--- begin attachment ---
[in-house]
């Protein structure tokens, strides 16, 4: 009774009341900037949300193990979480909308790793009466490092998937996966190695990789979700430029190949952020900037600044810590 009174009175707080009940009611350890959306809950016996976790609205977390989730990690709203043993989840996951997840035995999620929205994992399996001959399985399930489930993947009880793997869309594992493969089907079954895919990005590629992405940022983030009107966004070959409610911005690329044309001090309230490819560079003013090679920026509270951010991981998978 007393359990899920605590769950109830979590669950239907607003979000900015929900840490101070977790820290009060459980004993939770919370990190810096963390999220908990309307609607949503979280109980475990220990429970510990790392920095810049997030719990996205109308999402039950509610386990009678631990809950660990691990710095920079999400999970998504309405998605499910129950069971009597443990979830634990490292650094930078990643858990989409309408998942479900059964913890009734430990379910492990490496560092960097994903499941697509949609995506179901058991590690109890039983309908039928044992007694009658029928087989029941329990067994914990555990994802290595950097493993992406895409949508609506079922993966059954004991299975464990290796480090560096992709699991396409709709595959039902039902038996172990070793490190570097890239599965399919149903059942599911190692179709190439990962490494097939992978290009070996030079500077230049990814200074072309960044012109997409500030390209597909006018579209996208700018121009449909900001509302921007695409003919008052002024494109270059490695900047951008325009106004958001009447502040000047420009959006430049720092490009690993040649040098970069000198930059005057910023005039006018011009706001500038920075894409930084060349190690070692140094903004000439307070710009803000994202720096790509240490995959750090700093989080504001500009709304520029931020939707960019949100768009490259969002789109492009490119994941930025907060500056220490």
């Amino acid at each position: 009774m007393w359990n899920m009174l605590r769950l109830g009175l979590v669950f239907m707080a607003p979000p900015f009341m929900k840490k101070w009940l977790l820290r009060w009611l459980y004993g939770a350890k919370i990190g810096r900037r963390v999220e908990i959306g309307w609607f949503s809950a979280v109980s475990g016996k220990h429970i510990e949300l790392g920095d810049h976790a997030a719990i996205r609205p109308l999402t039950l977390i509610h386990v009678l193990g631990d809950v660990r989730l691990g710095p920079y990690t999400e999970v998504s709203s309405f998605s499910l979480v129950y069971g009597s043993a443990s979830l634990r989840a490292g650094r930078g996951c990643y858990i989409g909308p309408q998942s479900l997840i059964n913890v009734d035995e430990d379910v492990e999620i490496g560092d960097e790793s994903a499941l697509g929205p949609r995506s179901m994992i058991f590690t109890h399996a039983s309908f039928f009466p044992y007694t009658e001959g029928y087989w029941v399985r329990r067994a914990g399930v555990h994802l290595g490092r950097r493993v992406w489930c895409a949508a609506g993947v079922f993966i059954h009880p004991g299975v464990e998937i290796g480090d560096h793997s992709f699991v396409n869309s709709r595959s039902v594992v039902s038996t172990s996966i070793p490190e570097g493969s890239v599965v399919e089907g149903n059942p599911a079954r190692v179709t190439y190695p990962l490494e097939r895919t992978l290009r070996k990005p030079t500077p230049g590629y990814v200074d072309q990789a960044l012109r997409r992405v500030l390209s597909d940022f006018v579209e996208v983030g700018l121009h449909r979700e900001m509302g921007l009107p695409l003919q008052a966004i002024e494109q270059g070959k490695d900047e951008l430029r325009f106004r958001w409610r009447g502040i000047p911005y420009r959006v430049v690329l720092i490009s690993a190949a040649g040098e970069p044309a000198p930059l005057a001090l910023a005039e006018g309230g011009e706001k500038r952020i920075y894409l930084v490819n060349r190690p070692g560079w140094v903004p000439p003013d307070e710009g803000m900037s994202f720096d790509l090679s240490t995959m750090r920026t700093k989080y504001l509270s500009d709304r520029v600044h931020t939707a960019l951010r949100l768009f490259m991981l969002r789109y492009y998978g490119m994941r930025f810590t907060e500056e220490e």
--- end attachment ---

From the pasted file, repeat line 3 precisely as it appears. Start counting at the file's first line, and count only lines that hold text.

């Amino acid at each position: 009774m007393w359990n899920m009174l605590r769950l109830g009175l979590v669950f239907m707080a607003p979000p900015f009341m929900k840490k101070w009940l977790l820290r009060w009611l459980y004993g939770a350890k919370i990190g810096r900037r963390v999220e908990i959306g309307w609607f949503s809950a979280v109980s475990g016996k220990h429970i510990e949300l790392g920095d810049h976790a997030a719990i996205r609205p109308l999402t039950l977390i509610h386990v009678l193990g631990d809950v660990r989730l691990g710095p920079y990690t999400e999970v998504s709203s309405f998605s499910l979480v129950y069971g009597s043993a443990s979830l634990r989840a490292g650094r930078g996951c990643y858990i989409g909308p309408q998942s479900l997840i059964n913890v009734d035995e430990d379910v492990e999620i490496g560092d960097e790793s994903a499941l697509g929205p949609r995506s179901m994992i058991f590690t109890h399996a039983s309908f039928f009466p044992y007694t009658e001959g029928y087989w029941v399985r329990r067994a914990g399930v555990h994802l290595g490092r950097r493993v992406w489930c895409a949508a609506g993947v079922f993966i059954h009880p004991g299975v464990e998937i290796g480090d560096h793997s992709f699991v396409n869309s709709r595959s039902v594992v039902s038996t172990s996966i070793p490190e570097g493969s890239v599965v399919e089907g149903n059942p599911a079954r190692v179709t190439y190695p990962l490494e097939r895919t992978l290009r070996k990005p030079t500077p230049g590629y990814v200074d072309q990789a960044l012109r997409r992405v500030l390209s597909d940022f006018v579209e996208v983030g700018l121009h449909r979700e900001m509302g921007l009107p695409l003919q008052a966004i002024e494109q270059g070959k490695d900047e951008l430029r325009f106004r958001w409610r009447g502040i000047p911005y420009r959006v430049v690329l720092i490009s690993a190949a040649g040098e970069p044309a000198p930059l005057a001090l910023a005039e006018g309230g011009e706001k500038r952020i920075y894409l930084v490819n060349r190690p070692g560079w140094v903004p000439p003013d307070e710009g803000m900037s994202f720096d790509l090679s240490t995959m750090r920026t700093k989080y504001l509270s500009d709304r520029v600044h931020t939707a960019l951010r949100l768009f490259m991981l969002r789109y492009y998978g490119m994941r930025f810590t907060e500056e220490e």